The WhatsApp instant message, which is owned by Facebook, has also started to show users in Finland a screen asking them to accept the new terms of use and privacy policy.

If you do not accept them, WhatsApp will expire on February 8th.

According to Ars Technica and PCMag, this is a significant change in the way WhatsApp shares information with Facebook.

Where previously users had the option to opt out of data sharing, this time the only option to opt out is to stop using the service.

According to news services, WhatsApp is now forcing the sharing of, among other things, the phone number, profile name and photo of the parties with whom the user has been in contact and the payments made in the app.

WhatsApp is very vague about what exactly the changes are and how the information provided will be used.

However, conditions appear to be more severe in the rest of the world than in the EU.

The EU Privacy Terms for the Service are missing sections that are mentioned in the World Privacy Terms.

Elsewhere, the information is used to recommend friends, personalize content, and display more appropriate ads on various Facebook products.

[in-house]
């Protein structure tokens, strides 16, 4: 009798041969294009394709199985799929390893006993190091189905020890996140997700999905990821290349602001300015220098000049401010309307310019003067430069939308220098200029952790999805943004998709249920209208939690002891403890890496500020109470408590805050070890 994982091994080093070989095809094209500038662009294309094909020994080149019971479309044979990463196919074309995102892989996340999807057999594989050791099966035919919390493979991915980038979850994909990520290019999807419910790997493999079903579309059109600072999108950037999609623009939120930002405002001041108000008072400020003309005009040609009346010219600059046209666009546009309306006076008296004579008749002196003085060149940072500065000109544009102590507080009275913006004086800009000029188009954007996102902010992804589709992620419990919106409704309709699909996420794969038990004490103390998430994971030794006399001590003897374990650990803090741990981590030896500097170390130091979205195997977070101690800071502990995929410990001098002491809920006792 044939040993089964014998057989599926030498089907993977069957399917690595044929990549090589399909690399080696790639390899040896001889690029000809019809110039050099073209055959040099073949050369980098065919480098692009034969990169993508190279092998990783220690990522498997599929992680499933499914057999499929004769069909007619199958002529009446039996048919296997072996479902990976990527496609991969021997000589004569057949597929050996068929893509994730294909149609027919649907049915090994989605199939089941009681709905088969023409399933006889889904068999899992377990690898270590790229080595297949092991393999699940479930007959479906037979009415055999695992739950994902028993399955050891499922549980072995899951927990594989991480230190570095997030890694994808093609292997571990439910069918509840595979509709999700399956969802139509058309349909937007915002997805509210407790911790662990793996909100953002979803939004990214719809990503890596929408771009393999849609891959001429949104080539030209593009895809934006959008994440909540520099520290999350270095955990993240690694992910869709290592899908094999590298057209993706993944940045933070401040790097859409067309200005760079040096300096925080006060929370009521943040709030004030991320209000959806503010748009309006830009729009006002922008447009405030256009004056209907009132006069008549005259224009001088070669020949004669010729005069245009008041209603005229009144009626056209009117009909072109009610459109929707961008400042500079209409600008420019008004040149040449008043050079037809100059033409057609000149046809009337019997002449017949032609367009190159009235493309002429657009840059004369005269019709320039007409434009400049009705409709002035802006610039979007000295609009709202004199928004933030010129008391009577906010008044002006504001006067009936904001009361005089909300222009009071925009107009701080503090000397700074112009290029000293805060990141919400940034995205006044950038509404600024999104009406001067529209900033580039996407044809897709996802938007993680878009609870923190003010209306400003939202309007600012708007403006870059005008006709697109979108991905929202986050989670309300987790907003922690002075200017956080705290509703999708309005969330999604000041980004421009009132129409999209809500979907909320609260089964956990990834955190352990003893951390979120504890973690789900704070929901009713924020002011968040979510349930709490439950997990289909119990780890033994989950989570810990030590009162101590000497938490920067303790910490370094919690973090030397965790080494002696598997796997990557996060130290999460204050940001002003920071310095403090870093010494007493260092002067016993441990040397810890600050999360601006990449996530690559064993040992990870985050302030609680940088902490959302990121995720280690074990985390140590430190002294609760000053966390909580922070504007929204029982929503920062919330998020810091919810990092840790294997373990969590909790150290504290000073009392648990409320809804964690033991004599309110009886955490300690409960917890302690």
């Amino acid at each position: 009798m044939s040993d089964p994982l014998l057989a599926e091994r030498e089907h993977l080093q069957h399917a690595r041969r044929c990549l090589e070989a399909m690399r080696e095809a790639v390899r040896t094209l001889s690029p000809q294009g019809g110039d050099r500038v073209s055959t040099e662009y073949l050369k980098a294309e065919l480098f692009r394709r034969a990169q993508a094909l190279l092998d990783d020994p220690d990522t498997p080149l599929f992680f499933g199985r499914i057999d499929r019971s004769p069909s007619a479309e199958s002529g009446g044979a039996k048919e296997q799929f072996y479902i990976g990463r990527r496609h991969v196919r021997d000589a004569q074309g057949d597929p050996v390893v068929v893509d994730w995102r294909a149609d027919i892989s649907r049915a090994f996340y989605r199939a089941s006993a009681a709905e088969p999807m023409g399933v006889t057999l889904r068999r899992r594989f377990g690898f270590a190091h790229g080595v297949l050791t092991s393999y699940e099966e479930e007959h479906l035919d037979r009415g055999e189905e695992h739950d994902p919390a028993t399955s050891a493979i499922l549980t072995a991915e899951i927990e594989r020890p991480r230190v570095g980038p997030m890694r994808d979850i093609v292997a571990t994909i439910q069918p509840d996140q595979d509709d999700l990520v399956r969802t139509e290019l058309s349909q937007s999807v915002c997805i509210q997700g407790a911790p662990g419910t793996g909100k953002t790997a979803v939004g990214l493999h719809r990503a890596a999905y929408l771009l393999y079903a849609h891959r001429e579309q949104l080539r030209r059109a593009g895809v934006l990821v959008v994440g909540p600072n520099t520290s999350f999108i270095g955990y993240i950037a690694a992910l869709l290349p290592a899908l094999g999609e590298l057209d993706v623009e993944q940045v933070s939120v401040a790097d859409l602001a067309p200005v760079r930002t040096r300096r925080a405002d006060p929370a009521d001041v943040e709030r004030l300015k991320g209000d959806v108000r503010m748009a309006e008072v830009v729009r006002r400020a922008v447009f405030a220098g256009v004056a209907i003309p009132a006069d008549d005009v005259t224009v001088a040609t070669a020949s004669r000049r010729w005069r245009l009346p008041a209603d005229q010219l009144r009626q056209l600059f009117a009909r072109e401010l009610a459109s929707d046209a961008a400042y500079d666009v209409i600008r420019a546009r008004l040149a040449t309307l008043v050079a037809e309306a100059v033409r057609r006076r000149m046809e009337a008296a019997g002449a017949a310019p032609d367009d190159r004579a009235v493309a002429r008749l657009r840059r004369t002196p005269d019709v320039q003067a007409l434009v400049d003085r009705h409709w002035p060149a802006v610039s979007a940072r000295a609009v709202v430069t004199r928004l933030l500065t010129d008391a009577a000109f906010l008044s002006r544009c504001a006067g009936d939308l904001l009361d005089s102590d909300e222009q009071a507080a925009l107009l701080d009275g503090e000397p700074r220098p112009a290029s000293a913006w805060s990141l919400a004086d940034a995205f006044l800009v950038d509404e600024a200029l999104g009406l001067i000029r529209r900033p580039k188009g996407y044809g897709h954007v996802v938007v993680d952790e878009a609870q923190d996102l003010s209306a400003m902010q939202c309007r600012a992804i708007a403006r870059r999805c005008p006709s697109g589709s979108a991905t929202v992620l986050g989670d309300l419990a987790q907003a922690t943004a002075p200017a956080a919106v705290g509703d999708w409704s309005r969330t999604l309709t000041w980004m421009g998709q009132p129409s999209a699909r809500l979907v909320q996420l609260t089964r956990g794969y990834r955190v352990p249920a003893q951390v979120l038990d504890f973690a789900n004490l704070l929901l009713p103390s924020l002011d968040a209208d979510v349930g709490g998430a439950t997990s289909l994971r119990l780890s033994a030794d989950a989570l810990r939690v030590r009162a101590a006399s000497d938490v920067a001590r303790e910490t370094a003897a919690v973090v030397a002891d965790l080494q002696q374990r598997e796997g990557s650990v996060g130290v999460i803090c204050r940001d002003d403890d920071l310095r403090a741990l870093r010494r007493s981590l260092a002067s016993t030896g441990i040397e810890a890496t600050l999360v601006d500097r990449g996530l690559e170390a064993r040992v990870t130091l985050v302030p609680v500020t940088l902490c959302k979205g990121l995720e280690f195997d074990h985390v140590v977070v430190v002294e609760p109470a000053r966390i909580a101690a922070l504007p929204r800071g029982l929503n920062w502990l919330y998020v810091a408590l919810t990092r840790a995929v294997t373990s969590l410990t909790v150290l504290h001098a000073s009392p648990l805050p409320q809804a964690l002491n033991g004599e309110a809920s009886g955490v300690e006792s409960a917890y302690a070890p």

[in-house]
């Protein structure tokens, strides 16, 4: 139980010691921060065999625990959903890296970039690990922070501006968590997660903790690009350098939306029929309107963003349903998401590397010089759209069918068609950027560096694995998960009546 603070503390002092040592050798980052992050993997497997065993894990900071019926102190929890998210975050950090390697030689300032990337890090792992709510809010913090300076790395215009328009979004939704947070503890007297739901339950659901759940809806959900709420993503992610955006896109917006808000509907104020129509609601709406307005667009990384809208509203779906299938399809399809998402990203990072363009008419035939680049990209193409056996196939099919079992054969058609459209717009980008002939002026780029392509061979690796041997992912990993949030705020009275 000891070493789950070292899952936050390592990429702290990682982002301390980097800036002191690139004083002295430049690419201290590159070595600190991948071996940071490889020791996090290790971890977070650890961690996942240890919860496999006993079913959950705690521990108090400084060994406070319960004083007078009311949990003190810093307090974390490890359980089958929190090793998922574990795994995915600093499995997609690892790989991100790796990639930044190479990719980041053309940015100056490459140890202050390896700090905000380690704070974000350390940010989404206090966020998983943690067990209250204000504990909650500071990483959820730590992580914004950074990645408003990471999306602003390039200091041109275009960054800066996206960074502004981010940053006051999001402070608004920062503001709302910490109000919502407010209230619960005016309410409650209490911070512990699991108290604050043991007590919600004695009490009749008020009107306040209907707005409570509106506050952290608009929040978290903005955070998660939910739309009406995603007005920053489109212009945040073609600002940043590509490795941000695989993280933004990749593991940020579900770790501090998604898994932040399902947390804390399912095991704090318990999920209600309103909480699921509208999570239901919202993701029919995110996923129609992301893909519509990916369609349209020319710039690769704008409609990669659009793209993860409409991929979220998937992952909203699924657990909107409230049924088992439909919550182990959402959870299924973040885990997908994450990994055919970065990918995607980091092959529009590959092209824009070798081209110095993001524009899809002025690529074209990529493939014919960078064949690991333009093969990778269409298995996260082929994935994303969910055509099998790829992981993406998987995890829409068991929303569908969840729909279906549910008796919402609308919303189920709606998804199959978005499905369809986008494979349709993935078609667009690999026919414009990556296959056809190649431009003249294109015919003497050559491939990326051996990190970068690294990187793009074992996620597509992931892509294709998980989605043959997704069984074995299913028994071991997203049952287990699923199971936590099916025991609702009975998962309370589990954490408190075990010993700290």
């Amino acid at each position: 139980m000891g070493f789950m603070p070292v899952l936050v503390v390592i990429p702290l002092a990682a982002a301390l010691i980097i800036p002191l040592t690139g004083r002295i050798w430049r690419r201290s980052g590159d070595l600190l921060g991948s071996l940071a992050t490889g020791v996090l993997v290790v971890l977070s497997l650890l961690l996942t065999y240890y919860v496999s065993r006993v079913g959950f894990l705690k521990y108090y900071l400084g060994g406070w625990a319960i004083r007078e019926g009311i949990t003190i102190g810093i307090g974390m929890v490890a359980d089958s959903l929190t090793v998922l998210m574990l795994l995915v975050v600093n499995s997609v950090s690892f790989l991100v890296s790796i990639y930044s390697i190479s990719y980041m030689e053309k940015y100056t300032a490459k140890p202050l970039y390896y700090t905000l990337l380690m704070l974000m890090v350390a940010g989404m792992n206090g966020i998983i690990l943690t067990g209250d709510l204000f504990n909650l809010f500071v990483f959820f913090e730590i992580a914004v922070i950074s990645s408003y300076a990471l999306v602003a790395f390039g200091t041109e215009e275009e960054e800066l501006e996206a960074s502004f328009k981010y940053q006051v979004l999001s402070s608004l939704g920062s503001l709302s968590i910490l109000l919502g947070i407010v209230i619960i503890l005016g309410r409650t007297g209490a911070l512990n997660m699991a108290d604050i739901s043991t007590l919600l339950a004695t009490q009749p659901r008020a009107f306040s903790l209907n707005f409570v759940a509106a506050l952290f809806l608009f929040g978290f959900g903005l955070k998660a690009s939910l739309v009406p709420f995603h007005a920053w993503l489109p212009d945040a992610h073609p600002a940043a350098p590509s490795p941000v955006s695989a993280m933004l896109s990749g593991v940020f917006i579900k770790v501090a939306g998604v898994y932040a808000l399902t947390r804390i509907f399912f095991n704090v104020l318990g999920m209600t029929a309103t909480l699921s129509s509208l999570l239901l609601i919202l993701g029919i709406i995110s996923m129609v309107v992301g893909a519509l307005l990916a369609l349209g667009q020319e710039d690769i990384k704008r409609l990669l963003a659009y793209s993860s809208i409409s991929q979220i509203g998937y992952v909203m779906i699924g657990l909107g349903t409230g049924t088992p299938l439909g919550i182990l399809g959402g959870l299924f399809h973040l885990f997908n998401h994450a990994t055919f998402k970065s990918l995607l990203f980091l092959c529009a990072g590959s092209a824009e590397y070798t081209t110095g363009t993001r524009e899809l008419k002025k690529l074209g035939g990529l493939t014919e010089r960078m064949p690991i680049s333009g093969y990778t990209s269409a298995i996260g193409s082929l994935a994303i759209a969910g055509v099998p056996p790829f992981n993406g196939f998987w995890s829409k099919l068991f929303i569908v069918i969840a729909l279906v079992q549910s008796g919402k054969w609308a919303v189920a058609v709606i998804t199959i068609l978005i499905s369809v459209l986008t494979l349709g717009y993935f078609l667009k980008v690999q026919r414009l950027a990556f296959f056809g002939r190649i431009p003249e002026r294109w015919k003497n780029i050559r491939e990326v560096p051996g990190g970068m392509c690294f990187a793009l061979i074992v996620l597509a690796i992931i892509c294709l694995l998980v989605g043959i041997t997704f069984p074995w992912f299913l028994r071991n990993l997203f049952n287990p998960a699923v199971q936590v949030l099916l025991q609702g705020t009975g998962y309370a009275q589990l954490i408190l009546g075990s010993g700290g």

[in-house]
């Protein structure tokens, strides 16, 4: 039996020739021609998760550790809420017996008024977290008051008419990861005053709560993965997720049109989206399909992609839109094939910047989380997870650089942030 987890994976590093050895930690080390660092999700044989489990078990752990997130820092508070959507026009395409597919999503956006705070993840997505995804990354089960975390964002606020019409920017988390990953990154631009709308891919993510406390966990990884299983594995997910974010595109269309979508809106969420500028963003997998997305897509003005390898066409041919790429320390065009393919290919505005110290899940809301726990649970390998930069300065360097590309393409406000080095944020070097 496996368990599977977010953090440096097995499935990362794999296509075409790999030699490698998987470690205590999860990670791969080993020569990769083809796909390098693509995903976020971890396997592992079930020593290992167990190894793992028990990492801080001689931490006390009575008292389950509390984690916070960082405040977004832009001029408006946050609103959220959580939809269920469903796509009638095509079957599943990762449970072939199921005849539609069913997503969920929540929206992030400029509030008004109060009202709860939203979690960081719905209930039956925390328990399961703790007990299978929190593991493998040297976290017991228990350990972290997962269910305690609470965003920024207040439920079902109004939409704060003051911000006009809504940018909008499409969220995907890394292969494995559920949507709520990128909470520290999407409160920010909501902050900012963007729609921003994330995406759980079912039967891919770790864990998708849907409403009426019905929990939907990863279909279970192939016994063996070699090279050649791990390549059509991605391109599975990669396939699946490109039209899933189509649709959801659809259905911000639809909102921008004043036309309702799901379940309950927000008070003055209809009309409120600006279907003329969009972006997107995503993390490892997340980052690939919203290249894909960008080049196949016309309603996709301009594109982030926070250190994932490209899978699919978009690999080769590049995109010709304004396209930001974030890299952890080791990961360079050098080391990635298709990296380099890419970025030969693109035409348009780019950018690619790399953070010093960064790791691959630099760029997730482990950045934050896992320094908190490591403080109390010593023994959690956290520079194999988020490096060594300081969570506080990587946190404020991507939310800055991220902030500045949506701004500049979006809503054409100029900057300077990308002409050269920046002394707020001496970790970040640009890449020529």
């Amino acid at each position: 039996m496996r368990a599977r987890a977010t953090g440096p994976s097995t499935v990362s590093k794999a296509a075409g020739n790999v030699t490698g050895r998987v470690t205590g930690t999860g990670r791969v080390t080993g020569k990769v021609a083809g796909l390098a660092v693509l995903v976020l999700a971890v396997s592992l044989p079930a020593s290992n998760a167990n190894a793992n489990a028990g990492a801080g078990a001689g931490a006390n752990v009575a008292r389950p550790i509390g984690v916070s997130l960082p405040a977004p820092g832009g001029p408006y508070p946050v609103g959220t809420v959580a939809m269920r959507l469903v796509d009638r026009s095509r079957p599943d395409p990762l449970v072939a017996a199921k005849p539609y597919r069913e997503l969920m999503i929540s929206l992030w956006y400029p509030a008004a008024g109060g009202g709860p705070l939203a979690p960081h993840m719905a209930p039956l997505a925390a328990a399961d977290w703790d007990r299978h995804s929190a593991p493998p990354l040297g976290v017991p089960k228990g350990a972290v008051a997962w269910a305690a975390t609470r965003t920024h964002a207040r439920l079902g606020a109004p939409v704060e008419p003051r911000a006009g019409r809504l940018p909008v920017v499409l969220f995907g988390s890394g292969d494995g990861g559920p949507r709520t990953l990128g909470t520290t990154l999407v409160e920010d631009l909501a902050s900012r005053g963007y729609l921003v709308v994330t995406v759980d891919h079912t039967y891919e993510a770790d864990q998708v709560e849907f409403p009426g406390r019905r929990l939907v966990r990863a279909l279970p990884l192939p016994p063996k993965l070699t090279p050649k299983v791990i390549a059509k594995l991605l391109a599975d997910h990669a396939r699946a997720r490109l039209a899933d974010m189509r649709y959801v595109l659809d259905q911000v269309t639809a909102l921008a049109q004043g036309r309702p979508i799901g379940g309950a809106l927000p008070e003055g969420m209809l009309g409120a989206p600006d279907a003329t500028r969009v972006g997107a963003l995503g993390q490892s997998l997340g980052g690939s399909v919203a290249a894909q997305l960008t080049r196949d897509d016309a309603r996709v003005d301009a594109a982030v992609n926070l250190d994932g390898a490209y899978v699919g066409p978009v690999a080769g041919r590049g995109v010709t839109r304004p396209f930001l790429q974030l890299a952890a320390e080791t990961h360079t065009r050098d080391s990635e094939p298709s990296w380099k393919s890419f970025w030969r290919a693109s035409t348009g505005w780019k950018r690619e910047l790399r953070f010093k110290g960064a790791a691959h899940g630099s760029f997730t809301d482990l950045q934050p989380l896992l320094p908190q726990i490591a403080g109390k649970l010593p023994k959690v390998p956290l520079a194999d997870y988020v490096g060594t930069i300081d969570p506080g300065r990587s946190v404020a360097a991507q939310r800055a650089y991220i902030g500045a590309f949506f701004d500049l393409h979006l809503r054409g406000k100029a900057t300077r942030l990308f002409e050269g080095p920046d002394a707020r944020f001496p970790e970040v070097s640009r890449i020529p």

Mention of the company's own Facebook Pay payment service on WhatsApp is also missing from the EU privacy policy.

  • Read more: Comment: WhatsApp reform is no small thing - first Facebook wanted your information, now it wants people's wallet

When Facebook bought WhatsApp, it promised in the year not to share users ’phone numbers from WhatsApp to Facebook.

Most recently, in 2016, WhatsApp promised not to share information with Facebook.

The promise is equally readable on the WhatsApp blog.

This is not the first time Facebook has resorted to questionable means of obtaining people’s phone numbers.

The second year revealed that Facebook is angling people’s phone numbers in three different ways without their knowledge and use without their consent.

  • Read more: New scandal: Facebook uses your phone number - even if you never gave it

WhatsApp has already decided to start releasing the data to Facebook, which bought the instant messenger in 2014 for $ 13.8 billion.

In 2016, WhatsApp began sharing Facebook phone numbers with Facebook, contrary to the promise not to do so.

This could then be refused.

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According to WhatsApp, the change is now about communicating with companies and their ability to store and manage chats within Facebook.

According to the representative, nothing will change about how WhatsApp shares information about other chats or account information.

It remains to be seen whether the expanding sharing of information is now limited to corporate chats.

It could be the first step in breaking down the wall between WhatsApp and Facebook more widely later.

Under the new terms, Facebook reserves the right to share the information collected with its business family.

On the other hand, it is also unclear to what extent European users will be affected by the changes.

WhatsApp's revised Privacy Policy in Europe is not one-size-fits-all with the version that WhatsApp presents elsewhere.

WhatsApp requires you to accept the new terms of use or the app will expire in a month.